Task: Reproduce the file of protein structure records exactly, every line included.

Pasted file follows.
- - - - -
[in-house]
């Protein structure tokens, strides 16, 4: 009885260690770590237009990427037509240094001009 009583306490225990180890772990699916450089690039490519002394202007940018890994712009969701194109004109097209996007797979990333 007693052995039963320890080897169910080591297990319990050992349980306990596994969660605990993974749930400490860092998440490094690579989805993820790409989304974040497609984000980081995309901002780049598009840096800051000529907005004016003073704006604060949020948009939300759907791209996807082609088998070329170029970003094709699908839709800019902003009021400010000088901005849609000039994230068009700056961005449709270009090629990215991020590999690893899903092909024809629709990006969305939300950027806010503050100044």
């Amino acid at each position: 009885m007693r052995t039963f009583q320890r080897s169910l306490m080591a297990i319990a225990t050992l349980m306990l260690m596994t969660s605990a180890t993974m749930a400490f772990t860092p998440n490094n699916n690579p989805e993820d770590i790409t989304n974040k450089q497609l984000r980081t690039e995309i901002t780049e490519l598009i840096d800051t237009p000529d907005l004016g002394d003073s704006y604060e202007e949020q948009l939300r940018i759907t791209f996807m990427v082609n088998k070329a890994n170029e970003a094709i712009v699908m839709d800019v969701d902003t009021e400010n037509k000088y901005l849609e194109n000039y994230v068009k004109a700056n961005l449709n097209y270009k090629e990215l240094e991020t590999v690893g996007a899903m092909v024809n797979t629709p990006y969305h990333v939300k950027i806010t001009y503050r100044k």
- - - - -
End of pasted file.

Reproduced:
[in-house]
């Protein structure tokens, strides 16, 4: 009885260690770590237009990427037509240094001009 009583306490225990180890772990699916450089690039490519002394202007940018890994712009969701194109004109097209996007797979990333 007693052995039963320890080897169910080591297990319990050992349980306990596994969660605990993974749930400490860092998440490094690579989805993820790409989304974040497609984000980081995309901002780049598009840096800051000529907005004016003073704006604060949020948009939300759907791209996807082609088998070329170029970003094709699908839709800019902003009021400010000088901005849609000039994230068009700056961005449709270009090629990215991020590999690893899903092909024809629709990006969305939300950027806010503050100044």
């Amino acid at each position: 009885m007693r052995t039963f009583q320890r080897s169910l306490m080591a297990i319990a225990t050992l349980m306990l260690m596994t969660s605990a180890t993974m749930a400490f772990t860092p998440n490094n699916n690579p989805e993820d770590i790409t989304n974040k450089q497609l984000r980081t690039e995309i901002t780049e490519l598009i840096d800051t237009p000529d907005l004016g002394d003073s704006y604060e202007e949020q948009l939300r940018i759907t791209f996807m990427v082609n088998k070329a890994n170029e970003a094709i712009v699908m839709d800019v969701d902003t009021e400010n037509k000088y901005l849609e194109n000039y994230v068009k004109a700056n961005l449709n097209y270009k090629e990215l240094e991020t590999v690893g996007a899903m092909v024809n797979t629709p990006y969305h990333v939300k950027i806010t001009y503050r100044k």